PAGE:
Social Pathology & Postmetaphysical Thinking
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Social Pathology & Postmetaphysical Thinking

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Presented at the 6th International Critical Theory Conference, John Felice Rome Center, Loyola University, Rome

Presented at the 6th International Critical Theory Conference, John Felice Rome Center, Loyola University, Rome

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  • Does this also mean that we should give up on the idea of social pathology altogether? Is this tantamount to giving up on critical theory?

Social Pathology & Postmetaphysical Thinking Social Pathology & Postmetaphysical Thinking Presentation Transcript

  • Social Pathology and‘PostmetaphysicalThinking’Robert Farrow6th International Critical Theory Conference, The John Felice RomeCenter of Loyola University Chicago in Rome
  • Main claims of this presentation• The notion of ‘social pathology’ is undertheorised in the Frankfurttradition• We must either be realists about social pathologies or critical theory isnot methodologically distinct• To be realists about social pathologies we require a social teleology• Such a teleology cannot be provided within the remit of‘postmetaphysical thinking’ without making room for a particular kindof philosophical judgement
  • Structure• I. The role of social pathology in contemporary critical theory• II. Analysis of the concept• III. Postmetaphysical Teleology• IV. Judgements about the Teleological/Pathological
  • I. Social Pathology in Critical Theory• Methodological construct used by Frankfurt School• NB. Phrase rarely (if ever) used by first generation• Distinct from ethical, social, political criticism• Draws together sociological and philosophical aspects
  • Habermas (1984:333)
  • Typology of Social PathologiesCulture Society PersonCulturalReproductionLoss of MeaningWithdrawal ofLegitimationCrisis in Orientationand EducationRationality ofKnowledgeSocial IntegrationUnsettling ofCollective IdentityAnomie AlienationSolidarity ofMembersSocialization Rupture of TraditionWithdrawal ofMotivationPsychopathologiesPersonalResponsibilityHabermas (1987:143)
  • Mode of recognition emotional support cognitive respect social esteemDimension of Personality needs and emotions moral responsibility traits and abilitiesForms of recognitionprimary relationships (love,friendship)legal relations (rights)community of values(solidarity)Developmental potential -generalization,de-formalizationindividualization,equalizationPractical relation-to-self basic self confidence self-respect self-esteemForms of disrespect abuse and rape denial of rights, exclusion denigration, insultThreatened component ofpersonalityphysical integrity social integrity ‘honour’, dignityThe structure of relations of recognition (Honneth, 1996:129)
  • “Capitalism is to be understood as a pathology, and notmerely social injustice”Honneth (2007:14)“The historical past should be understood as a process ofdevelopment whose pathological deformation bycapitalism may be overcome”Honneth (1996:337)
  • II. Analysis of the concept• Social pathology as metaphor– C19th Sociology– Historically rooted in ‘body politic’ (C. 14-15th)– An (incredibly) brief historical survey
  • The Open Universitys Institute of Educational TechnologyAvis aus roys. France, probably Paris, 1347-1350.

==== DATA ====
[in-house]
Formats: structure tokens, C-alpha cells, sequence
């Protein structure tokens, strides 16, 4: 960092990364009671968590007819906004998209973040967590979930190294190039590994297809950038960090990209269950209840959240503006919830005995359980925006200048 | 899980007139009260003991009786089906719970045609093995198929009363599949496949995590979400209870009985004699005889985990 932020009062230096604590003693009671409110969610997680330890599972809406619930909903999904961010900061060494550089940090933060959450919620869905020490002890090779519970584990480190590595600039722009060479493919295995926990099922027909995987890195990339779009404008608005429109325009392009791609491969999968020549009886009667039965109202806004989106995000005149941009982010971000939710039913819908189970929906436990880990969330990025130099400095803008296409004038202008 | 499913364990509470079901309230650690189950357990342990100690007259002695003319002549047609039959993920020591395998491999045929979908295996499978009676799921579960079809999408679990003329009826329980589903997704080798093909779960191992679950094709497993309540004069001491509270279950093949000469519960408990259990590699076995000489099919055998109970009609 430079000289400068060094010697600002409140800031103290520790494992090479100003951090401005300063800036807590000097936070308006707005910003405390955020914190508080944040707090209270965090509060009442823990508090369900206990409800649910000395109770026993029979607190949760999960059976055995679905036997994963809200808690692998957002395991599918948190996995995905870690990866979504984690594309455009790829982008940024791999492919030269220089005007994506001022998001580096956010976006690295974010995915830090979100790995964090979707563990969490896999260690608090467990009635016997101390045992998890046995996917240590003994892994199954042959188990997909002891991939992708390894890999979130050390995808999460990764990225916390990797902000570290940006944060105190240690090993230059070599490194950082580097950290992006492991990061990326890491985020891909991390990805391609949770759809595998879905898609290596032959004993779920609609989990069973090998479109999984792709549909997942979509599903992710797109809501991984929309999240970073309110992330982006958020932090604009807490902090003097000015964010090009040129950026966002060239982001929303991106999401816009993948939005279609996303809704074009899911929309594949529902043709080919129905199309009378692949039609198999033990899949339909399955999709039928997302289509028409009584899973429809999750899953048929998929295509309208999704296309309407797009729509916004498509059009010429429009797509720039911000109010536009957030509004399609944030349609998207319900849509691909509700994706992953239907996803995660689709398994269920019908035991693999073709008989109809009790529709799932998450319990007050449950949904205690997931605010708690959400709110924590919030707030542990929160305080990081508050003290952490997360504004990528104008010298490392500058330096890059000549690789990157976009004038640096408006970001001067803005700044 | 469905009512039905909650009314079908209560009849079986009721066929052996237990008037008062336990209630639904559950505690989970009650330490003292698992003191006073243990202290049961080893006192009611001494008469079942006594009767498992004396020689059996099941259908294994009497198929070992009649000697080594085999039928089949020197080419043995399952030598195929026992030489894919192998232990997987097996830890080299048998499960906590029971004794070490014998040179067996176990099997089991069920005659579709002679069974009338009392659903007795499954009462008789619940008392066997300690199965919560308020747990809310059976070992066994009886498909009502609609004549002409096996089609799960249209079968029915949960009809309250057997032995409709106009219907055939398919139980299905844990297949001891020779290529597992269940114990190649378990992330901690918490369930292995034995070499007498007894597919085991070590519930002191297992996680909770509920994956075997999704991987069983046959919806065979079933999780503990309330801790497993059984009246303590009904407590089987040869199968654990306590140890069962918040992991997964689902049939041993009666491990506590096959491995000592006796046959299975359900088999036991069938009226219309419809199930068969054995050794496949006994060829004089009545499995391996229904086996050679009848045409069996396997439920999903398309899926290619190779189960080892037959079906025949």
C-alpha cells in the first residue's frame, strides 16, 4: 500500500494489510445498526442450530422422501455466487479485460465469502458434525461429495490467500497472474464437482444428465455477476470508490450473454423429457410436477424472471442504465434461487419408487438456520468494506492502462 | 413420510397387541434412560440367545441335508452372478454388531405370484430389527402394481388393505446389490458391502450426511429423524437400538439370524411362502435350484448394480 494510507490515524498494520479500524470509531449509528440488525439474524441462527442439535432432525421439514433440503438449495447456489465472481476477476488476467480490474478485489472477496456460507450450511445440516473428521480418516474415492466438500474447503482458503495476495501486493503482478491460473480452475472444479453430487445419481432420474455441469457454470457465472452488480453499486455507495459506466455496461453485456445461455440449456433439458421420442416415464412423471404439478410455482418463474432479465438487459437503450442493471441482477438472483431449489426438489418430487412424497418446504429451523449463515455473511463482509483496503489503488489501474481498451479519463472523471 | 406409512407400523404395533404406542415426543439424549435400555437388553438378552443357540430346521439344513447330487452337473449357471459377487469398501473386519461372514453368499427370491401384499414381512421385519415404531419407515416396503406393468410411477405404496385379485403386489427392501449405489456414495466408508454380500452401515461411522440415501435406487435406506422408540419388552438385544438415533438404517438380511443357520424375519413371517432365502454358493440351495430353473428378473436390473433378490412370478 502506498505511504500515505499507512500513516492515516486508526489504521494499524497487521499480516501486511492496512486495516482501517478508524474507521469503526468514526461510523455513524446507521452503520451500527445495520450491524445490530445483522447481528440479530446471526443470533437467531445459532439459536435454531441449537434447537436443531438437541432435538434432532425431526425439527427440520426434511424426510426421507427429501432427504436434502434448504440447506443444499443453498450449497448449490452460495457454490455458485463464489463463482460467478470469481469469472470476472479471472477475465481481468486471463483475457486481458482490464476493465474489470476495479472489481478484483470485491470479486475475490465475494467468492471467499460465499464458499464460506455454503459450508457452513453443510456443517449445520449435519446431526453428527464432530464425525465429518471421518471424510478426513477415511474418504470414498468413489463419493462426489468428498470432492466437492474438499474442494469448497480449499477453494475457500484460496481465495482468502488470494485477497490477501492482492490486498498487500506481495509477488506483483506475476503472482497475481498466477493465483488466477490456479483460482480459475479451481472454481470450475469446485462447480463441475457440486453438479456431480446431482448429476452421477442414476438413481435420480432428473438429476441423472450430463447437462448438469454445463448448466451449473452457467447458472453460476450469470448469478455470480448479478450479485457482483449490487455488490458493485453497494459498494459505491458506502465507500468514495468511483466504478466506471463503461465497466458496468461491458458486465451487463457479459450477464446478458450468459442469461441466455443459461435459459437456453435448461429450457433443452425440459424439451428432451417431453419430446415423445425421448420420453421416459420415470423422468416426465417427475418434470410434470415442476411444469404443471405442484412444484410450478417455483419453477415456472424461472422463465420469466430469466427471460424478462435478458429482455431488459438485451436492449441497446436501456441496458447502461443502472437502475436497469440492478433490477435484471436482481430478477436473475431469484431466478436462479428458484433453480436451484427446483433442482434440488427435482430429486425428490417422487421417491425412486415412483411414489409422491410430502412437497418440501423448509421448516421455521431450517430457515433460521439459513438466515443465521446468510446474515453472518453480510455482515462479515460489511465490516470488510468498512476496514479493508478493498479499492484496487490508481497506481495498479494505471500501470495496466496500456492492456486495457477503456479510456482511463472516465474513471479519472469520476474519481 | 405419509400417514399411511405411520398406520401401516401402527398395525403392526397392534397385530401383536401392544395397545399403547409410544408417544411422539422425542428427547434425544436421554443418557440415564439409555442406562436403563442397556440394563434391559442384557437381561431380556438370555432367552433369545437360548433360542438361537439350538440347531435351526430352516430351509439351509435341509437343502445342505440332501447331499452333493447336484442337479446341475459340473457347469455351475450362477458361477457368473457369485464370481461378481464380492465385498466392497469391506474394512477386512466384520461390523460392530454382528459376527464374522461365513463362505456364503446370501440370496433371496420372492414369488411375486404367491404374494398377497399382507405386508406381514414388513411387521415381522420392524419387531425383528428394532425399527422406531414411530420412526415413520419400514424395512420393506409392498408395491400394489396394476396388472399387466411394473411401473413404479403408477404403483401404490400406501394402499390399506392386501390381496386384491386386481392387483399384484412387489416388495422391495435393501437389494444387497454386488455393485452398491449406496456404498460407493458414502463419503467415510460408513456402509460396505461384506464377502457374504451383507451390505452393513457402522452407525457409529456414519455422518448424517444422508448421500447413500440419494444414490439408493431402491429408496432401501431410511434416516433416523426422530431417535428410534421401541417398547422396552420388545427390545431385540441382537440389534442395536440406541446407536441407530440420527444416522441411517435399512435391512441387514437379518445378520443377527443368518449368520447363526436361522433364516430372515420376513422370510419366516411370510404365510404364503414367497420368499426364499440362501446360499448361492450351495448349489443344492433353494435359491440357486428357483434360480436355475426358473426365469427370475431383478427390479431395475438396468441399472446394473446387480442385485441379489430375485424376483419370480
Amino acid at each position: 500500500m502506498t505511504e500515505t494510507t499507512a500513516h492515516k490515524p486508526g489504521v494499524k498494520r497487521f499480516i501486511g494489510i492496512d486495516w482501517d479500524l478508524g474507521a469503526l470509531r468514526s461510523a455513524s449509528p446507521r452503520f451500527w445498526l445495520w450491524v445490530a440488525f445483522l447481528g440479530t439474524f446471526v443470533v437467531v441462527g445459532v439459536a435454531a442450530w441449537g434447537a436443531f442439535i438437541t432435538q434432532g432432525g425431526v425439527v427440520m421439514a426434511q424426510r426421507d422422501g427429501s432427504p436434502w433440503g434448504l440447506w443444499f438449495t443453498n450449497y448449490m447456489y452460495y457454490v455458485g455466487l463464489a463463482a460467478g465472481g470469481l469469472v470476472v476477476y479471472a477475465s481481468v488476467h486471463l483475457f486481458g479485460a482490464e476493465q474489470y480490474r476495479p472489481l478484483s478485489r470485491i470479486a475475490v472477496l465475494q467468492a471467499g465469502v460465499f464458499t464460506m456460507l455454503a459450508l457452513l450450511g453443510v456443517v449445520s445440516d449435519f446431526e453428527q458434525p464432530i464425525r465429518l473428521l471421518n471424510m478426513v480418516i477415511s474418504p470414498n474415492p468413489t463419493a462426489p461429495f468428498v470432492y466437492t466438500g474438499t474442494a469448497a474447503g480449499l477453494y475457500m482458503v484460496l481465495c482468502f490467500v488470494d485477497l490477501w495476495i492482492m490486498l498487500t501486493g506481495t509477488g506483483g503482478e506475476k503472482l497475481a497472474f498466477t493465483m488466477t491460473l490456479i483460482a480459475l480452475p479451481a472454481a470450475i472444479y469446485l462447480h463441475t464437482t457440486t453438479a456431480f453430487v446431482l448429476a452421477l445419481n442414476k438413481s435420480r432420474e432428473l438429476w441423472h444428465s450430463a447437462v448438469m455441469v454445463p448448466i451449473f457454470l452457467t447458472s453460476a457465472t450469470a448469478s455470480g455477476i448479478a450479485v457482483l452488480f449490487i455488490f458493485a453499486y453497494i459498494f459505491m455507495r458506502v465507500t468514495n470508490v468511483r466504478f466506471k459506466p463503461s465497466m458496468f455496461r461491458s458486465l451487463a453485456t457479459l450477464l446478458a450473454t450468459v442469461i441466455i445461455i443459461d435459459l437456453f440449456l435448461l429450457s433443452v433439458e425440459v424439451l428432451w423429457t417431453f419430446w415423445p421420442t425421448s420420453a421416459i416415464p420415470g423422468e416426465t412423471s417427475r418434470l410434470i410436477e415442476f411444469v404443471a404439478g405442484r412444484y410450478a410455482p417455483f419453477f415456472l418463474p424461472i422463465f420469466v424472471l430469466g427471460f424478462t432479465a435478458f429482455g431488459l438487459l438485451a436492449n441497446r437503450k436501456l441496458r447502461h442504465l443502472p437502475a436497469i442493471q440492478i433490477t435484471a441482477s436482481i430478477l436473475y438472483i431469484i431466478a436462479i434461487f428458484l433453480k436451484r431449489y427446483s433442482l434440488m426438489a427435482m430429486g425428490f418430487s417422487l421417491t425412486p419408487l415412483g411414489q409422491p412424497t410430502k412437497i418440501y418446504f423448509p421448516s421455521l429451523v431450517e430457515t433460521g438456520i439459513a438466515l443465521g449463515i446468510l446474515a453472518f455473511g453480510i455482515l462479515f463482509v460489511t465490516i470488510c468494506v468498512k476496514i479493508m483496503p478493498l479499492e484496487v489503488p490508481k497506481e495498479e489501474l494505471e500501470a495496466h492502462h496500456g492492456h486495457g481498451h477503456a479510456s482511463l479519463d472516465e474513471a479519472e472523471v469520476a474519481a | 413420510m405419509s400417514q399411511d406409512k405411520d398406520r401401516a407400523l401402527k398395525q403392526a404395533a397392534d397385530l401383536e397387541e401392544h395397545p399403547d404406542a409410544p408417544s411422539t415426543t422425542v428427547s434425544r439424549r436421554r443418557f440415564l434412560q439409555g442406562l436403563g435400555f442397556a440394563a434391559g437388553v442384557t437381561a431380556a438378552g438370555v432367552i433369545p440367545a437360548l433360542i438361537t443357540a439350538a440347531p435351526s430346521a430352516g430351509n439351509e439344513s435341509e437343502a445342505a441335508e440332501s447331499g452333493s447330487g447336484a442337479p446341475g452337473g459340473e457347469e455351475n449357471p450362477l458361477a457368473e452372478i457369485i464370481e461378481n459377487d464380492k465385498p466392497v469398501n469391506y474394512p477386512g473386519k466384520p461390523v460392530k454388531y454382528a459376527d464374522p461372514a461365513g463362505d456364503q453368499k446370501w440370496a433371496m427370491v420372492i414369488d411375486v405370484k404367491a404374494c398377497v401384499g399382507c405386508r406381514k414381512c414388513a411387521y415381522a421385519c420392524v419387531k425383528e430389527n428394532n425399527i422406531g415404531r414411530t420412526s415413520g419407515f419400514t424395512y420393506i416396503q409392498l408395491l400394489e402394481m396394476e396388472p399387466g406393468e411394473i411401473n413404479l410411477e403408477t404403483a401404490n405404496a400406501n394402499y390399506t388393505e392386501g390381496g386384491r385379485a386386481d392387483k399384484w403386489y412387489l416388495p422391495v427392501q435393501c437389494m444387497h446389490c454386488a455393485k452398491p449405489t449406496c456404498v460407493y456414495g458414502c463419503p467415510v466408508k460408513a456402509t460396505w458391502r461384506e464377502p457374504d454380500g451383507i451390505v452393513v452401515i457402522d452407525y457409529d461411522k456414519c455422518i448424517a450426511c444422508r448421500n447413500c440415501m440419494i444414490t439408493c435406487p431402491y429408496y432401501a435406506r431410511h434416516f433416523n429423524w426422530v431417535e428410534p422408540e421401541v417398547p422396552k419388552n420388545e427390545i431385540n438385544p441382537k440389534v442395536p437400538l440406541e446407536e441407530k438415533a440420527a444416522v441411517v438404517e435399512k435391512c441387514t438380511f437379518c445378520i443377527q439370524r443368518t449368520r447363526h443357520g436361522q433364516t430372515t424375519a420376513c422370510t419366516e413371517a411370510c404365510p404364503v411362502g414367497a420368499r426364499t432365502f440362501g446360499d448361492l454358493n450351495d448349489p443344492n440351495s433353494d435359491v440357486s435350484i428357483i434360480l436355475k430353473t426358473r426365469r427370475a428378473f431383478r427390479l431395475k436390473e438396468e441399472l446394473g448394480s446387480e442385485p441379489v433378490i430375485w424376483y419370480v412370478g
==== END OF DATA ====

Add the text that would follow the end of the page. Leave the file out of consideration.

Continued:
• The Open Universitys Institute of Educational TechnologyHobbes, Leviathan (1651)
  • “For if Government is, so to speak, the outward SKIN of the BodyPolitic, holding the whole together and protecting it; and all yourCraft-Guilds, and Associations for Industry, of hand or of head, arethe Fleshly Clothes, the muscular and osseous Tissues (lyingunder such SKIN), hereby Society stands and works;--then isReligion the inmost Pericardial and Nervous Tissue, whichministers Life and warm Circulation to the whole. Without whichPericardial Tissue the Bones and Muscles (of Industry) were inert,or animated only by a Galvanic vitality; the SKIN would become ashrivelled pelt, or fast-rotting rawhide; and Society itself a deadcarcass,--deserving to be buried.”Thomas Carlyle (1836) Sartor Resartus: The Life and Opinions of HerrTeufelsdrockh, Bk. 3, Ch.2.
  • Sociologists who refer to ‘social pathologies’Bird (1862); Smith (1911); Queen (1925); Day (1934);Schuman (1936); Wooton (1963); Rosenberg et al. (1964);Pietrowski (2006); and Henry (2008).The Open Universitys Institute of Educational Technology
  • Things to note about medical analogy1. Pathologists are realists about pathologies2. Teleology is an essential part of the process3. Collapse of fact/value distinction
  • II. Analysis of the concept• Medical analogy– Realism about pathology– Teleology as essential feature• Realism about social pathologies means that they are notsimply theoretical tools or metaphors
  • Either…1.‘Social pathology’ is a useful fiction but as a result criticaltheory is not distinct from other forms of social critiqueor2.Critical theorists are obliged to be realists about socialpathologies
  • III. Postmetaphysical Teleology• Aristotle: metaphysical biology• Objections• Scepticism of neo-Aristotelians
  • “[MacIntyre] gets into problems with his recourse to the Aristotelianconcept of praxis as soon as he attempts to extract a universal corefrom the unavoidable pluralism of equally legitimate forms of lifewhich is typical of modernity. Where does he derive [the]metaphysical pre-eminence of the polis as the model form of life,where human beings [can] realize the telos of the good life? [In]modernity, the plurality of individual life-projects and collective lifeforms cannot be prejudged philosophically...”Habermas (interview) in Dews (ed.) (1992:348)[my emphasis]
  • III. Postmetaphysical Teleology• Postmetaphysical paradigm (Habermas)–Communicative rationality–Fallibilism–Historicization, situatedness–Pragmatism–Proceduralism
  • Habermas: ‘Species Ethics’“Where we lack compelling moral reasons we have to letourselves be guided by the signposts set up by the ethicsof the species.” (Habermas, 2003:71)•Subversion of procedural/communicative rationalityThe Open Universitys Institute of Educational Technology